Applicants for permanent residency visas condemn the system as confusing and arbitrary

Marina Shatalova has been trying for years to get enough points so the Australian government will let her stay permanently.

“It has been a very emotional and difficult journey,” she told the ABC.

“I am Russian and there is no home for me in that country because of the political situation.”

With the unemployment rate at record lows, the federal government has made finding skilled workers from overseas a priority and promised to make the pathway to permanent residency easier.

But many qualified applicants already living here are struggling with a byzantine visa system in which they are given points based on their educational backgrounds, work experience, language skills, age and other characteristics.

Those with higher point totals are prioritized and have their applications processed more quickly.

Applicants say the system is confusing and occasionally arbitrary, and sometimes the goal posts are moved without warning.

Marina Shatalova sitting outdoors.
Marina Shatalova now works as a real estate agent on the Mornington Peninsula.(supplied)

A teacher in Russia, Ms Shatalova first tried to get a skilled independent 189 permanent residency (PR) visa for the same profession.

PR applicants first make an “expression of interest” and if they have enough points the government invites them to apply.

The 189 visa holders aren’t restricted to living and working in regional areas and don’t need a sponsor but have to be under 45 years old and have skills Australia needs.

Ms Shatalova, who immigrated 12 years ago and has a 10-year-old son, got an Australian teaching degree and passed her teaching skills assessment and English proficiency test.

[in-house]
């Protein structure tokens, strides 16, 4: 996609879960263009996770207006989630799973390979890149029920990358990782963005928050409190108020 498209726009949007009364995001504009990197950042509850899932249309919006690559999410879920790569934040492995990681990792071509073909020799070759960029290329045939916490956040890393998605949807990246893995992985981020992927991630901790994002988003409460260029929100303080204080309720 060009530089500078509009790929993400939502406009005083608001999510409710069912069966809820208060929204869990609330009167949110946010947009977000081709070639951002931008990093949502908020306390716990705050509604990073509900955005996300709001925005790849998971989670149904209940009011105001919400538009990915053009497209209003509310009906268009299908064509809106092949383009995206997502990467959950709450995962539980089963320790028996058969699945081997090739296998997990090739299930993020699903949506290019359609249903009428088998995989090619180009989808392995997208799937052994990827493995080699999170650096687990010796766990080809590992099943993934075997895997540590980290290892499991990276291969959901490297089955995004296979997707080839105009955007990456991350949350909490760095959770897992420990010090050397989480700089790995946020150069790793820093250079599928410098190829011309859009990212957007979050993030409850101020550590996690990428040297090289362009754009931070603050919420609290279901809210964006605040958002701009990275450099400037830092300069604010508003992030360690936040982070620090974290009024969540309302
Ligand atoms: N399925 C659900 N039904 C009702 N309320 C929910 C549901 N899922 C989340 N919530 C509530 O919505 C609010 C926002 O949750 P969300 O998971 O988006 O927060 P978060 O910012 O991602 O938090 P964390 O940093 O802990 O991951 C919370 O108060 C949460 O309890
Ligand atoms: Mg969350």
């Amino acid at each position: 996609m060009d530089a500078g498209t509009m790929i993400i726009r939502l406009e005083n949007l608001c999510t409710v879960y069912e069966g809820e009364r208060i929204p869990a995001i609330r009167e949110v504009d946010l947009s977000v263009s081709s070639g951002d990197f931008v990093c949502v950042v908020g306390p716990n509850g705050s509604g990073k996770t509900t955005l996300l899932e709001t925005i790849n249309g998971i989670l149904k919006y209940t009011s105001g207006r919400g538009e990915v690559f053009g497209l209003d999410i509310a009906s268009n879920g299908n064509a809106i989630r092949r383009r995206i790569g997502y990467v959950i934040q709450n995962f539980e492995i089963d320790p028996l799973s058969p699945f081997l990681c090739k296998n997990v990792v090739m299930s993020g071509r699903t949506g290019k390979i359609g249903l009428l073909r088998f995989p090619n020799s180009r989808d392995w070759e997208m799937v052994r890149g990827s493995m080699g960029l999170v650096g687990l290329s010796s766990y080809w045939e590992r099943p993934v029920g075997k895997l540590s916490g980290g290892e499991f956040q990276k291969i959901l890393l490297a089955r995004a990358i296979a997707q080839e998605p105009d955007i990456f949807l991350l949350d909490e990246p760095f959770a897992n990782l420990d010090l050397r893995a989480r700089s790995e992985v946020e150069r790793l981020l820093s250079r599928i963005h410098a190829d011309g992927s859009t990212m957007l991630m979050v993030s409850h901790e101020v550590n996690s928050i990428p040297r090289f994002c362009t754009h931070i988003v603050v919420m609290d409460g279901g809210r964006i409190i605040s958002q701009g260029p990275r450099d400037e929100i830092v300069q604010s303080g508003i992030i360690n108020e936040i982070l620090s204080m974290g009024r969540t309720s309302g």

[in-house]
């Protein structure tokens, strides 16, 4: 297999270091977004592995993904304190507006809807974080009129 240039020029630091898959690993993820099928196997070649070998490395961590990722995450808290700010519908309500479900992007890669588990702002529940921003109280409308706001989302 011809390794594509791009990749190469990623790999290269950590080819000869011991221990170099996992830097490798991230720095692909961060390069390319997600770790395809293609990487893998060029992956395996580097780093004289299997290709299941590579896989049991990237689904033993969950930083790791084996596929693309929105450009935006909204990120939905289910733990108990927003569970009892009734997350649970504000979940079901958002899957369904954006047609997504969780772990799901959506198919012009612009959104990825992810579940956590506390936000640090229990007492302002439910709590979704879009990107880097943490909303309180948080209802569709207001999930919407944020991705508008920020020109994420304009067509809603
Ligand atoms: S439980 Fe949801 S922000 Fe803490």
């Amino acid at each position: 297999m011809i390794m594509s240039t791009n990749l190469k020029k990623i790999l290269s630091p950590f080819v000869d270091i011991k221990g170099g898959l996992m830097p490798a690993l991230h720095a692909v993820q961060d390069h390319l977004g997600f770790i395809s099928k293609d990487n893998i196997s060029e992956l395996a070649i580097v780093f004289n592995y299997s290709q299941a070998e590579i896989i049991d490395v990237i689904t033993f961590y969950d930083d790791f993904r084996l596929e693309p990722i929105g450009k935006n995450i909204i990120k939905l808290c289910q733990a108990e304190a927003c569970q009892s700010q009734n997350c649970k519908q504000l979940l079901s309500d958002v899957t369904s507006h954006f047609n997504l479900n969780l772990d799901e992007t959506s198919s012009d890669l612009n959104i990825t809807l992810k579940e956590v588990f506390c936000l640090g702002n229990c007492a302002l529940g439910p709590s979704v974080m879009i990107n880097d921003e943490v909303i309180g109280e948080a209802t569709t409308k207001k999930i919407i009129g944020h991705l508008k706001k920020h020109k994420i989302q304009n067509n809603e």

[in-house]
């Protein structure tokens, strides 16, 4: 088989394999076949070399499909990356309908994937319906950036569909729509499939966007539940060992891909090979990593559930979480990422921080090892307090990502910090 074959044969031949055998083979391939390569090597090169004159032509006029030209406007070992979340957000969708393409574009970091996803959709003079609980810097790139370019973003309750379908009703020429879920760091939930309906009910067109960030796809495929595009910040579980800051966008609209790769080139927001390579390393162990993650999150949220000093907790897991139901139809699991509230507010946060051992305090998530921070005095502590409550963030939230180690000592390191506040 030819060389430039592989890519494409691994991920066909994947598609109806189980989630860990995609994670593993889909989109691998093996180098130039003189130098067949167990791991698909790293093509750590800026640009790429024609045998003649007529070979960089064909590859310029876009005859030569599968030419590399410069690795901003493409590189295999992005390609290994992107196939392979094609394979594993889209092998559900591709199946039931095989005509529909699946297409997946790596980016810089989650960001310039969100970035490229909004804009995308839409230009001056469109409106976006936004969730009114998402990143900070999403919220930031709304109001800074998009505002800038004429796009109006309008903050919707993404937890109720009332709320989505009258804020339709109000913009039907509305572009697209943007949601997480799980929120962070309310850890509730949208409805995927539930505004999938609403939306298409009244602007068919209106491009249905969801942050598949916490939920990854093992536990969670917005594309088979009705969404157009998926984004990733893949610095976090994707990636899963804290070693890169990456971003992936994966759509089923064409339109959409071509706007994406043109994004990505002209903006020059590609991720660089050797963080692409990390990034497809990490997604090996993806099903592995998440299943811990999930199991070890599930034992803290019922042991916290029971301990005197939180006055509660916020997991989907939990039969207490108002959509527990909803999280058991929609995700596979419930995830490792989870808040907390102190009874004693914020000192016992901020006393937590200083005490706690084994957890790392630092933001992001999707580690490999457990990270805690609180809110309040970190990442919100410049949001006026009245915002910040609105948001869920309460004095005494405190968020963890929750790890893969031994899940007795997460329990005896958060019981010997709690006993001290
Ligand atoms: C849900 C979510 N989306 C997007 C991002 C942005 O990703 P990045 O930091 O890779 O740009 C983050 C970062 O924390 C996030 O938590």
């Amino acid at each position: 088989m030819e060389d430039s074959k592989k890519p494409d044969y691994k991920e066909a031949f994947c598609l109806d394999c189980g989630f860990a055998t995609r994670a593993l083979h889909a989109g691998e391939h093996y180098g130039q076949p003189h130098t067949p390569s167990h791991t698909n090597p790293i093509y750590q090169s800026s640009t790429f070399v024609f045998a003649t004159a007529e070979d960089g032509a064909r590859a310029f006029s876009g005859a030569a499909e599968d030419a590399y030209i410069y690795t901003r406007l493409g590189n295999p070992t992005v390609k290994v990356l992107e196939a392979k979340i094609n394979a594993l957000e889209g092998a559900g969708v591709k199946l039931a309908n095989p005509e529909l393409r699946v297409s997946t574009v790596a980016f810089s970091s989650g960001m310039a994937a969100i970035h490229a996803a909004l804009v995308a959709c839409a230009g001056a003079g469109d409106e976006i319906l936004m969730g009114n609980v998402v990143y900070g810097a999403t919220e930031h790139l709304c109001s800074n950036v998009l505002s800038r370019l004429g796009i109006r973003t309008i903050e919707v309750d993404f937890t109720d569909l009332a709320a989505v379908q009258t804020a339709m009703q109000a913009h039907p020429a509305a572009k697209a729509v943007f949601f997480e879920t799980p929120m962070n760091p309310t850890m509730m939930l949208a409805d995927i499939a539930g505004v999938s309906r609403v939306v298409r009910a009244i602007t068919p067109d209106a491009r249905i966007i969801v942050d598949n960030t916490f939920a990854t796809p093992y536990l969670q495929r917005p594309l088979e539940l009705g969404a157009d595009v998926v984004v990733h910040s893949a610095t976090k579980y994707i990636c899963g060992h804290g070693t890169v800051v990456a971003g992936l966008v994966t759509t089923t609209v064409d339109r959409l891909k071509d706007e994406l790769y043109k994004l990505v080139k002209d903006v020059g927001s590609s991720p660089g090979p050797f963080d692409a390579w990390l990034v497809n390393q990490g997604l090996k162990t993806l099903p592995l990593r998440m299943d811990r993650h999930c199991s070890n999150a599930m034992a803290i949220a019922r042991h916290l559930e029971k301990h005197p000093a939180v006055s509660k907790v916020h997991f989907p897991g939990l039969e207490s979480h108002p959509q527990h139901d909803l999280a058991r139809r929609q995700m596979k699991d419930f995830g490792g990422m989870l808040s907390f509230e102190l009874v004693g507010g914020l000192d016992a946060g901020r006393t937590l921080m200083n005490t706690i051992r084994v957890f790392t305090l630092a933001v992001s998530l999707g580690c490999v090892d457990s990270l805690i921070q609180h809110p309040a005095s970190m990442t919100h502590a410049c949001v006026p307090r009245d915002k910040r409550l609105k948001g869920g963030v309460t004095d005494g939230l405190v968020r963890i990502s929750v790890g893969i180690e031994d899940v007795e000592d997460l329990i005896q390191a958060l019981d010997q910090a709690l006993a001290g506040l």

She ended up taking the English test 11 times, costing about $400 a pop, before achieving a “superior English” result, giving her a total of 80 points.

But after lodging her expression of interest, she heard nothing from the government until her teacher skills assessment qualification expired two years later.

“I am educated, healthy, and paying taxes but was never invited to apply for a permanent residency visa even though there has always been a shortage of teachers,” she said.

Sean Dong smiles as he looks down the barrel of the camera for a head and shoulders picture.
Sean Dong says the government should tailor its immigration policies to meet market demand rather than creating rigid occupation lists. (ABC News: Kai Feng)

Sean Dong, a Melbourne-based migration agent, said getting a 189 visa had proven to be difficult in recent years.

“Australia’s immigration system is very complicated,” he said.

“The benchmark for PR invitation is 65 points but for the past two to three years, 189 visa applicants almost had no invitation even though some of them can reach 95 or 100 points.”

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